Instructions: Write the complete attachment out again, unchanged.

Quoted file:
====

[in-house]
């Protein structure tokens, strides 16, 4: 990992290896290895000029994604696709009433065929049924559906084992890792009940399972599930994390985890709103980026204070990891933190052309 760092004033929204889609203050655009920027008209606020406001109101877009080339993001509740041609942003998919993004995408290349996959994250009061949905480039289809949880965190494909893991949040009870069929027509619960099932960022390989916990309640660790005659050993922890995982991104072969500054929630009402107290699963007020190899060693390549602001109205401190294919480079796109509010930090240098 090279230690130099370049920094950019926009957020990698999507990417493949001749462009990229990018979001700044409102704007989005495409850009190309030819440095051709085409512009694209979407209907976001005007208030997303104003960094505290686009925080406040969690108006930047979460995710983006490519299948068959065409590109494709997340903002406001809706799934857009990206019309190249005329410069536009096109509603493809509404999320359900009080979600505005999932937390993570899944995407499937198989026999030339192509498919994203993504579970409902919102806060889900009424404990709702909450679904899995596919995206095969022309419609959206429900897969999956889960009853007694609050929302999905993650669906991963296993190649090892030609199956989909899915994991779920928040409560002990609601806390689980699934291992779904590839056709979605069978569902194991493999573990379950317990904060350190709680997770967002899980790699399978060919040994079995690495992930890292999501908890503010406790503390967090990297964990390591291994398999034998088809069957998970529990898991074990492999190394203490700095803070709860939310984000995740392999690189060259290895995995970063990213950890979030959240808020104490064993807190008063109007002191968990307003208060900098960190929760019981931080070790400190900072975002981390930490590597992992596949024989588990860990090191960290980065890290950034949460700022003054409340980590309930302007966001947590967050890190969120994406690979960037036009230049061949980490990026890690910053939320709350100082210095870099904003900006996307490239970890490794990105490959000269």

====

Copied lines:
[in-house]
């Protein structure tokens, strides 16, 4: 990992290896290895000029994604696709009433065929049924559906084992890792009940399972599930994390985890709103980026204070990891933190052309 760092004033929204889609203050655009920027008209606020406001109101877009080339993001509740041609942003998919993004995408290349996959994250009061949905480039289809949880965190494909893991949040009870069929027509619960099932960022390989916990309640660790005659050993922890995982991104072969500054929630009402107290699963007020190899060693390549602001109205401190294919480079796109509010930090240098 090279230690130099370049920094950019926009957020990698999507990417493949001749462009990229990018979001700044409102704007989005495409850009190309030819440095051709085409512009694209979407209907976001005007208030997303104003960094505290686009925080406040969690108006930047979460995710983006490519299948068959065409590109494709997340903002406001809706799934857009990206019309190249005329410069536009096109509603493809509404999320359900009080979600505005999932937390993570899944995407499937198989026999030339192509498919994203993504579970409902919102806060889900009424404990709702909450679904899995596919995206095969022309419609959206429900897969999956889960009853007694609050929302999905993650669906991963296993190649090892030609199956989909899915994991779920928040409560002990609601806390689980699934291992779904590839056709979605069978569902194991493999573990379950317990904060350190709680997770967002899980790699399978060919040994079995690495992930890292999501908890503010406790503390967090990297964990390591291994398999034998088809069957998970529990898991074990492999190394203490700095803070709860939310984000995740392999690189060259290895995995970063990213950890979030959240808020104490064993807190008063109007002191968990307003208060900098960190929760019981931080070790400190900072975002981390930490590597992992596949024989588990860990090191960290980065890290950034949460700022003054409340980590309930302007966001947590967050890190969120994406690979960037036009230049061949980490990026890690910053939320709350100082210095870099904003900006996307490239970890490794990105490959000269």